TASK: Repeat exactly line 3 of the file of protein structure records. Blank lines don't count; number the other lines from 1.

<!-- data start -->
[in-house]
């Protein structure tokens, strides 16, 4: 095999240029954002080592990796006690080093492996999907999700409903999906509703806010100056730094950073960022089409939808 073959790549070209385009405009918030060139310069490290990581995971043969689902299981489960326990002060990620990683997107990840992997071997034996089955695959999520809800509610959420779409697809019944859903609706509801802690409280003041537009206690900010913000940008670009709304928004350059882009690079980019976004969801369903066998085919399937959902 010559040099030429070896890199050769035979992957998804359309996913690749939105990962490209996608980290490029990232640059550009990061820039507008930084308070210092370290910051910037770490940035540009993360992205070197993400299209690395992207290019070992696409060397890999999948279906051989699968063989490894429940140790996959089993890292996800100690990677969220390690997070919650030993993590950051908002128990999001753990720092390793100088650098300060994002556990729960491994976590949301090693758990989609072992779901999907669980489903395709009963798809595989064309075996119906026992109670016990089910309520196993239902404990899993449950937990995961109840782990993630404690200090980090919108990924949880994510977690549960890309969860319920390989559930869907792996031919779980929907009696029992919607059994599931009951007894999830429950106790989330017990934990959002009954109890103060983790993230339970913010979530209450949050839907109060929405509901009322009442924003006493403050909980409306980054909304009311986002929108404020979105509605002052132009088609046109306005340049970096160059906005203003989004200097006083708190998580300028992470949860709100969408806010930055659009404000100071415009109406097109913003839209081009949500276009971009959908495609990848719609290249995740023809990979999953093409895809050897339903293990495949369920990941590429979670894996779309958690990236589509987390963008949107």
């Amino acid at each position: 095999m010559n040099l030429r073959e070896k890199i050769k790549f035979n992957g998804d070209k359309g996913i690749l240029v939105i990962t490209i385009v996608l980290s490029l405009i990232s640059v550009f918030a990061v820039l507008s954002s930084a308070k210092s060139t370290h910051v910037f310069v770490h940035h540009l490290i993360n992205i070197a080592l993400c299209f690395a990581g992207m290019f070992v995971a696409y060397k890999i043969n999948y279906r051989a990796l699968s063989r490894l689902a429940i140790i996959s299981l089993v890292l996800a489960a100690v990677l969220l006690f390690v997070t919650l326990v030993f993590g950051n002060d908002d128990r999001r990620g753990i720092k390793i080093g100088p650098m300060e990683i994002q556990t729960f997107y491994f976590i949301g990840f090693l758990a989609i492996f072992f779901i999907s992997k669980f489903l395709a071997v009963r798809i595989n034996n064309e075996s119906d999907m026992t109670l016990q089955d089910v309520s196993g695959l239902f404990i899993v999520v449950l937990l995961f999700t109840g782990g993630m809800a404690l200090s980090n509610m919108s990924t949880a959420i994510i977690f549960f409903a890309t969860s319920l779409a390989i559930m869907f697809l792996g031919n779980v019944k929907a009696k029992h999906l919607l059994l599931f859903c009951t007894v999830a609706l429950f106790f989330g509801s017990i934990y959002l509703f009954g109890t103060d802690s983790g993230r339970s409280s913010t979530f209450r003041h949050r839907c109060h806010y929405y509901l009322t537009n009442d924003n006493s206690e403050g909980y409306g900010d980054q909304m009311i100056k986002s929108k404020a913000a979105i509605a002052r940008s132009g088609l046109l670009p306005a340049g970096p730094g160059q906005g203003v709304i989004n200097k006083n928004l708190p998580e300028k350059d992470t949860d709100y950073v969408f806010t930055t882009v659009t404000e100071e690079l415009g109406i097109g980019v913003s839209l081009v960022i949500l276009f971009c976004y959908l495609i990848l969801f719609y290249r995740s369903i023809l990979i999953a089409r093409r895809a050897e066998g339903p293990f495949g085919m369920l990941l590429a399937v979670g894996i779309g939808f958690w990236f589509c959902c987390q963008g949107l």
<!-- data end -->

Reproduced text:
């Amino acid at each position: 095999m010559n040099l030429r073959e070896k890199i050769k790549f035979n992957g998804d070209k359309g996913i690749l240029v939105i990962t490209i385009v996608l980290s490029l405009i990232s640059v550009f918030a990061v820039l507008s954002s930084a308070k210092s060139t370290h910051v910037f310069v770490h940035h540009l490290i993360n992205i070197a080592l993400c299209f690395a990581g992207m290019f070992v995971a696409y060397k890999i043969n999948y279906r051989a990796l699968s063989r490894l689902a429940i140790i996959s299981l089993v890292l996800a489960a100690v990677l969220l006690f390690v997070t919650l326990v030993f993590g950051n002060d908002d128990r999001r990620g753990i720092k390793i080093g100088p650098m300060e990683i994002q556990t729960f997107y491994f976590i949301g990840f090693l758990a989609i492996f072992f779901i999907s992997k669980f489903l395709a071997v009963r798809i595989n034996n064309e075996s119906d999907m026992t109670l016990q089955d089910v309520s196993g695959l239902f404990i899993v999520v449950l937990l995961f999700t109840g782990g993630m809800a404690l200090s980090n509610m919108s990924t949880a959420i994510i977690f549960f409903a890309t969860s319920l779409a390989i559930m869907f697809l792996g031919n779980v019944k929907a009696k029992h999906l919607l059994l599931f859903c009951t007894v999830a609706l429950f106790f989330g509801s017990i934990y959002l509703f009954g109890t103060d802690s983790g993230r339970s409280s913010t979530f209450r003041h949050r839907c109060h806010y929405y509901l009322t537009n009442d924003n006493s206690e403050g909980y409306g900010d980054q909304m009311i100056k986002s929108k404020a913000a979105i509605a002052r940008s132009g088609l046109l670009p306005a340049g970096p730094g160059q906005g203003v709304i989004n200097k006083n928004l708190p998580e300028k350059d992470t949860d709100y950073v969408f806010t930055t882009v659009t404000e100071e690079l415009g109406i097109g980019v913003s839209l081009v960022i949500l276009f971009c976004y959908l495609i990848l969801f719609y290249r995740s369903i023809l990979i999953a089409r093409r895809a050897e066998g339903p293990f495949g085919m369920l990941l590429a399937v979670g894996i779309g939808f958690w990236f589509c959902c987390q963008g949107l």